Intel® Core™ i3-550 processor(4MB Cache, 3.20GHz), Genuine Windows® 7 Home Premium, 64bit, English, 23.0" Dell ST2310 Full HD Monitor with VGA cable, 6GB DDR3 SDRAM at 1333MHz- 3 DIMMs, 1TB hard drive, 16X DVD+/-RW drive, Integrated 7.1 Channel Audio, Dell 1525 Wireless-N PCIe Card, Dell USB Entry Keyboard, Dell USB Optical Mouse

You can probably do better if you play around with the initial package and then modify the components accordingly - as I took all of 10 minutes to come up with this. You may find that buying the monitor elsewhere will save you money, especially if you don't need one that is 23" big.

My only issue with this configuration is that the graphics card is integrated. Even though you don't play games, adding a graphics card is very cheap and will certainly help things such as the Windows effects, playing video and general snappiness of the PC.
posted by mr_silver at 9:49 AM on October 27, 2010

Really depends on your budget. If I was to configure a PC for myself to your specs I'd go for "low end" Core i7 or a Core i5 (like the i7-870 or the i5-760) and 8GB of ram, for PCs I also tend to build them myself.

if you have a buddy around that can help you build one I'd recommend that, it is quite informative and very useful to be able to take apart your computer with out fear when you need to upgrade or fix it. Newegg and places like that do have some barebones and mini systems that might be a good half way place to start building your own. Something like the Shuttle SH55-J2-BK-V1 ($220) will be a nice small footprint computer that can use the above CPUs. If you want a laptop then ignore everything above and just buy one, I think Dell, Asus, Toshiba and Sony (yeah, I was surprised too) had the lowest rate of warranty work in the last survey I read. HP was on the other less pleasant end of the graph. Toshiba laptops from what I have seen always seem to run slower than their specs would lead me to believe, could be their bloatware or drivers, but I have only used a few of them so my sample size is pretty small. At my company all of our PC laptops are usually Dell and the users are pretty happy with them (we had a few HP, they did not last).

For storage Seagate makes a nice series of hybrid SSD/Rotational disks, the Momentus XT line. They should give you about, IIRC, 80% of SSD speed at 15% of the price for the equivalent capacity. They are both 2.5" drives so they'll fit in most any computer.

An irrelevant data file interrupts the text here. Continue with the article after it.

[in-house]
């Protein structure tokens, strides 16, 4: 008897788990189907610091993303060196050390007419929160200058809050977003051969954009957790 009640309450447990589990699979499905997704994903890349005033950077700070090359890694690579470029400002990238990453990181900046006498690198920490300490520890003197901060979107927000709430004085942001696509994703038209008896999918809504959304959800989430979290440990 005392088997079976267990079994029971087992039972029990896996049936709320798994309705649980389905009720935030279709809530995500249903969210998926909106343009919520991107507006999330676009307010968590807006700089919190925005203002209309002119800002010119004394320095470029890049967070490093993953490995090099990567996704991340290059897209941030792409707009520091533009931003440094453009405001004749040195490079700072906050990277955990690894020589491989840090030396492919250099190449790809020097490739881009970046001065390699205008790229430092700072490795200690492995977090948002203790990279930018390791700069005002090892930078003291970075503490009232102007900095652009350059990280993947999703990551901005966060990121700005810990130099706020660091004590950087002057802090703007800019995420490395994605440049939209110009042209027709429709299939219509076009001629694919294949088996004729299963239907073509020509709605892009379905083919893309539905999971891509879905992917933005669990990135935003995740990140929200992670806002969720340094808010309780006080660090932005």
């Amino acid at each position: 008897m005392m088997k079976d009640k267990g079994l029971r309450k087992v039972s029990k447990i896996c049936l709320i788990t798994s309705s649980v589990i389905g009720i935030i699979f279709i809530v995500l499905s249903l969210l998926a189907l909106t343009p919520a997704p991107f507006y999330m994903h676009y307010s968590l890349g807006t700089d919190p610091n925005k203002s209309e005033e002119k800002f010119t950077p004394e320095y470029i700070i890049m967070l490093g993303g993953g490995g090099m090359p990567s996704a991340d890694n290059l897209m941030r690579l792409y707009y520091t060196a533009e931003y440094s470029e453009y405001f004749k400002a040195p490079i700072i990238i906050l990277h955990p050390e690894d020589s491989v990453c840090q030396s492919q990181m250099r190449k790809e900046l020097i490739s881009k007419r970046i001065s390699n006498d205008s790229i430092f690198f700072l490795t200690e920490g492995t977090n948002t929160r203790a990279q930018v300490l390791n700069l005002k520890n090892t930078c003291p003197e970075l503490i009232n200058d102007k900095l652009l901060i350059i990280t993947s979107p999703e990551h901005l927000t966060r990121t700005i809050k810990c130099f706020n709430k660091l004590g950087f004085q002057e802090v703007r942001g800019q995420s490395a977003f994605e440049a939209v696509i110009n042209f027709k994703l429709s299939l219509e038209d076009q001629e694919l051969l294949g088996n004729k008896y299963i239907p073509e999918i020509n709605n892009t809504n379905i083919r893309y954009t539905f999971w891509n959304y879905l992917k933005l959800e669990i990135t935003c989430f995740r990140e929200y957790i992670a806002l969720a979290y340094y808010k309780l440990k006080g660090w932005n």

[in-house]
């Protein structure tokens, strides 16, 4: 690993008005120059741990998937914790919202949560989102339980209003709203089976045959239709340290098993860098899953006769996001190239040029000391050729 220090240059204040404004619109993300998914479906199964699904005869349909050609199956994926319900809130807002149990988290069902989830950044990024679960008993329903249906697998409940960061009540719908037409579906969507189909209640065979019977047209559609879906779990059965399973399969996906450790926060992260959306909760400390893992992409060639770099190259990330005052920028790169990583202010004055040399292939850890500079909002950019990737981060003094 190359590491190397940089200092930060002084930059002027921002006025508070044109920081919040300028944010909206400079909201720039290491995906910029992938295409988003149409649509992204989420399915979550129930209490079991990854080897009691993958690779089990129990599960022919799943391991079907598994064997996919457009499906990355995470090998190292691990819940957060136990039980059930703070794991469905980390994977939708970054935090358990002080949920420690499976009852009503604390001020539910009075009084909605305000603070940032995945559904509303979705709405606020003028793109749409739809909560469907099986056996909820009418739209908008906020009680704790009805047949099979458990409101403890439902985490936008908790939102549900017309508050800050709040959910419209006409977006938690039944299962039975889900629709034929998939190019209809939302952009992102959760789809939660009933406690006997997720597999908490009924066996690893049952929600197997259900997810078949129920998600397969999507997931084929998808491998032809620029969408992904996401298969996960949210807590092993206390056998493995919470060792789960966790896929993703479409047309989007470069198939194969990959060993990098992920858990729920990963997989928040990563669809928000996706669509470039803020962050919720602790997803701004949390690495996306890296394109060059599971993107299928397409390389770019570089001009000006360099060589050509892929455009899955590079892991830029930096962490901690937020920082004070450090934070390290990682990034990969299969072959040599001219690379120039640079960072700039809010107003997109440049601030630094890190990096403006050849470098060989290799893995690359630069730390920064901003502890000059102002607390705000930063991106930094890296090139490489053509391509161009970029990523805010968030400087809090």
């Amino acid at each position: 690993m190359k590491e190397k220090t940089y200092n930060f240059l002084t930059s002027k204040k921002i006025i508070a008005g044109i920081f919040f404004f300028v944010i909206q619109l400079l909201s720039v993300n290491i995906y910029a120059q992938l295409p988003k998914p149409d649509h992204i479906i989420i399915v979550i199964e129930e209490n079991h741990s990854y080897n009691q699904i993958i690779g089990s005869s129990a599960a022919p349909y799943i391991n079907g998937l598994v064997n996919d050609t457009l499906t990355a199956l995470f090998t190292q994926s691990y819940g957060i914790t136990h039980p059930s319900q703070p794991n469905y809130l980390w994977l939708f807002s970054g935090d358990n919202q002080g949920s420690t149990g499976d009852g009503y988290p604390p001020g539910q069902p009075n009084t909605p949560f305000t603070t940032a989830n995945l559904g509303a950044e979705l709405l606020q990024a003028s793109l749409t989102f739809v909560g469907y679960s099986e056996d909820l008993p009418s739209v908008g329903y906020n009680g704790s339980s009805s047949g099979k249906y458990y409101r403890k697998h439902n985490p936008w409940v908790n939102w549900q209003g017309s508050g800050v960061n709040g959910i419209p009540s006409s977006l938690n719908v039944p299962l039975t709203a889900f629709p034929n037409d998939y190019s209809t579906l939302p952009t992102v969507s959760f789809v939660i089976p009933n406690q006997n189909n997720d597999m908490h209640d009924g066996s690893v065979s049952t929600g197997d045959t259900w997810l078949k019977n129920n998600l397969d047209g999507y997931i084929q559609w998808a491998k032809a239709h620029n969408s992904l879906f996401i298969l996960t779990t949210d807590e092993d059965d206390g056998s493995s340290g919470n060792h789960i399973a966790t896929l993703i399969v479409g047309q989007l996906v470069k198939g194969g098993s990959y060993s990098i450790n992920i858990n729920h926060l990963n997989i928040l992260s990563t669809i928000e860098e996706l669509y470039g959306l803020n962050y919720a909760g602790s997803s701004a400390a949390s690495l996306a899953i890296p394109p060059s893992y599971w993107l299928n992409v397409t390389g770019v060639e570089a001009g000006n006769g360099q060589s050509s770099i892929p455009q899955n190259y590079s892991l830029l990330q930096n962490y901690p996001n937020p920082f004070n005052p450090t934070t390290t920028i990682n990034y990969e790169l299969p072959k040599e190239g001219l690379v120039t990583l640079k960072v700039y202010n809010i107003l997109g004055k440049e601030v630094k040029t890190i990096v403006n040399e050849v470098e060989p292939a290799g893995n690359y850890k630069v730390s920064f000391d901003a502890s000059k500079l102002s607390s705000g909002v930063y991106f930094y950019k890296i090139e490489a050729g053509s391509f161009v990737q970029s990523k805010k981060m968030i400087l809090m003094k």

posted by cftarnas at 10:07 AM on October 27, 2010

If you bump up the processor speed, then the only way it'll affect you is the speed at which you convert a video into another format. My 2.3GHz Core2Duo converts an hour long XviD into an MP4 (for use on my iPod) in about 25 minutes.

I tend to batch up a load to convert, run it and then go make dinner and watch TV. As such, the fact that it is "slow" compared to others is pretty immaterial to me.

Don't get me wrong, an i5 or i7 would be fantastic. However by the sounds of it, the best it'll do for your specific usage pattern is shave a couple of minutes off video conversion.

As such, I'm not entirely convinced that the extra money would be worth it.
posted by mr_silver at 10:27 AM on October 27, 2010

>Just had a quick nose at the Dell website:

Dell has big quality and reliability problems. Please, you will thank yourself for not getting a Dell.
posted by thermonuclear.jive.turkey at 10:51 AM on October 27, 2010


The computer I got from Woot had pretty much the same specs and was over $300 cheaper. Newegg would also be better than Dell, if you don't mind putting it together yourself. I wouldn't buy from Dell unless I had a business account with them and was ordering in bulk.
posted by empath at 10:53 AM on October 27, 2010

If you're not afraid of building your own, Ars Technica periodically puts out a "System Builder's Guide" with the intent of giving the reader a starting point with non-crap hardware.

There are 3 levels: "Budget Box" ($600-$800), "Hot Rod" ($1200-1400) and "God Box" (usually $10k+).
posted by ArgentCorvid at 12:17 PM on October 27, 2010